Anthological Adventure Comics #453 (September/October 1977) overlapped the renewed bi-monthly with a solo sidekick feature as Paul Kupperberg, Carl Potts & Joe Rubinstein asked ‘Aqualad, Who is Thy Father?’ Believing himself an orphan his entire life, the youthful warrior is strident in his demands to learn of the Idylist who sired him, but is setting himself up for even more betrayal and heartbreak before Aquaman #58 sees Michelinie & Aparo peer ‘Through a Past, Darkly’ to review Aquaman’s origins as the Fisherman strikes at the lighthouse where the Sea King was reared. The tale is backed up by Mera short ‘Return to Disaster’ (Kupperberg, Juan Ortiz & Vince Colletta) as the distraught mother learns her son is not quite dead and travels to her home dimension Xebel in search of a remedy but finding instead only chaos and tyranny…

Adventure Comics #454 (November/December 1977) finds Aqualad paying for ‘Sins of the Father’ as Kupperberg, Potts & Dick Giordano reveal not why but who killed his progenitor Thar, before Aquaman #59 (December 1977-January 1978) rings in a new year with ‘Prey Perilous’ by Michelinie & Aparo. Here Fisherman and The Scavenger clash over a sunken spy ship’s secrets and Aquaman endures unwanted NATO interference before justice is done, whilst in the back Mera battles dictator Leron over ‘The Kingdom of Doom’ (Kupperberg, Ortiz & Colletta).

The Adventure Comics run ends with #455 (January/February 1978) as Kupperberg, Potts & Giordano use ‘Legacy’ to give  Aqualad his answers and line up all the disparate plotlines for Aquaman #60.

Crafted by Michelinie and stunning new illustrator Don Newton (with inks by veteran John Celardo) ‘Scavenger, Ravager, Plunderer, Thief’ brings together the NATO elements and assorted supervillains as hidden mastermind and potential global overlord Kobra reveals his latest deadly scheme whilst Mera crosses ‘The Edge of Nowhere’ (Kupperberg, Ortiz & Colletta) when she learns all her efforts have been for nothing…

Issue #61 guest stars Batman and Green Lantern as Michelinie, Newton & Bob McLeod expose ‘The Armageddon Conspiracy’ as the true contents of that sunken spy ship threaten all life on Earth and Aquaman shows his real power and nature…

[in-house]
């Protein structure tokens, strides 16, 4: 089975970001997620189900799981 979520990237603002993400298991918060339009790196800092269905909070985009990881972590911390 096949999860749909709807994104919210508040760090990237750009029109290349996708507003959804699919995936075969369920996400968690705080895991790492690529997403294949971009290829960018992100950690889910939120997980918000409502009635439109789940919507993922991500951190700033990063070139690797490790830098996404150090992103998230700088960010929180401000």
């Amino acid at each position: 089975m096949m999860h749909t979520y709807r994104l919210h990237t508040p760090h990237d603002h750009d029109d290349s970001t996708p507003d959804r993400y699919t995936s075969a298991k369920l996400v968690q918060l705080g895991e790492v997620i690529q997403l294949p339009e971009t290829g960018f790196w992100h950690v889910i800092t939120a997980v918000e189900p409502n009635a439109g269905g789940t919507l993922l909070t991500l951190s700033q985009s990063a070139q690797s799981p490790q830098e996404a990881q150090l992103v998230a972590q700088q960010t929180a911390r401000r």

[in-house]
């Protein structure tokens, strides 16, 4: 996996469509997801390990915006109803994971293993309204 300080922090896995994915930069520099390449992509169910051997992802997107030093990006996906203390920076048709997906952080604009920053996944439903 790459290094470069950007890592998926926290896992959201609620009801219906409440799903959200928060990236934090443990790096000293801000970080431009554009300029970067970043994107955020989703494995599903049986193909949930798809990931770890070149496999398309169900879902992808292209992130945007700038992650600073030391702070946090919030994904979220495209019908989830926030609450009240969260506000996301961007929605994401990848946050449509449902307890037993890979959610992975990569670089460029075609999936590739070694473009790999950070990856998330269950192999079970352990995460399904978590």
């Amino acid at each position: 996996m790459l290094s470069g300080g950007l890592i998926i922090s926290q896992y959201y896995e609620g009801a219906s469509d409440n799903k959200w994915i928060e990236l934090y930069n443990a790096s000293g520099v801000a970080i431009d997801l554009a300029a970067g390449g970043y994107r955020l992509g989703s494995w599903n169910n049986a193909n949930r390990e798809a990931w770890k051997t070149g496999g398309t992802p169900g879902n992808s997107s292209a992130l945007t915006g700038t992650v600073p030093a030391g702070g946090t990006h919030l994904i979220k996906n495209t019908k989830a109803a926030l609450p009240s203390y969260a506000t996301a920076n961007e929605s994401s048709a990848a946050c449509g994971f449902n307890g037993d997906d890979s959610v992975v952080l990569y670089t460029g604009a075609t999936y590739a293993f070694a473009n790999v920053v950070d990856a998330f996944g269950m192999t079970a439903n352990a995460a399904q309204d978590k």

After a stellar run and powerful groundbreaking stories, the series abruptly ended, once again a victim of economics as comic books again endured a mass sales downturn. However, it all ended on an emotional high as Aquaman #62 sees Kupperberg, Newton & McLeod deliver ‘And the Walls Came Tumbling Down’ with bereaved Mera and Arthur savagely separating over their son’s murder and the Sea King taking out his feelings on handy wannabe supervillain Seaquake as he attempts to make his rep by tectonically trashing Atlantis. A painful reconciliation with Mera is then threatened in final issue #63 as Ocean Master strikes again, compelling Aqualad to also hastily forgive, forget and rejoin the fold for one last clash in ‘My Brother’s Keeper’ by Michelinie, Newton & David Hunt.

This a superb treasury of lost wonders, packed with stellar stories sublimely illustrated by comics masters worthy of far more attention than they’ve received. Surely, there’s no better time than now to balance those scales, adventure fans…
© 1974, 1975, 1976, 1977, 1978, 2020 DC Comics. All Rights Reserved.

Showcase Presents Aquaman volume 2


By Jack Miller, Bob Haney, Dave Wood, Ramona Fradon, Nick Cardy & various (DC Comics)
ISBN: 978-1-4012-1712-9 (TPB)

Win’s Christmas Gift Recommendation: Festive Fluid Fun and Thrills… 8/10

Aquaman was another rare superheroes to survive the collapse at the end of the Golden Age: a rather nondescript and generally bland looking guy who solved maritime crimes and mysteries when not rescuing fish and people from sub-sea disasters.

He was created by Mort Weisinger & Paul Norris in the wake of Timely Comics’ Sub-Mariner, launching in More Fun Comics #73 (1941). Strictly a second stringer for most of his career, he nevertheless continued long beyond many stronger features, illustrated by Norris, Louis Cazaneuve and Charles Paris, until young Ramona Fradon took over the art chores in 1954, by which time Aquaman had moved to a regular back-up slot in Adventure Comics. She was to draw every single adventure until 1960.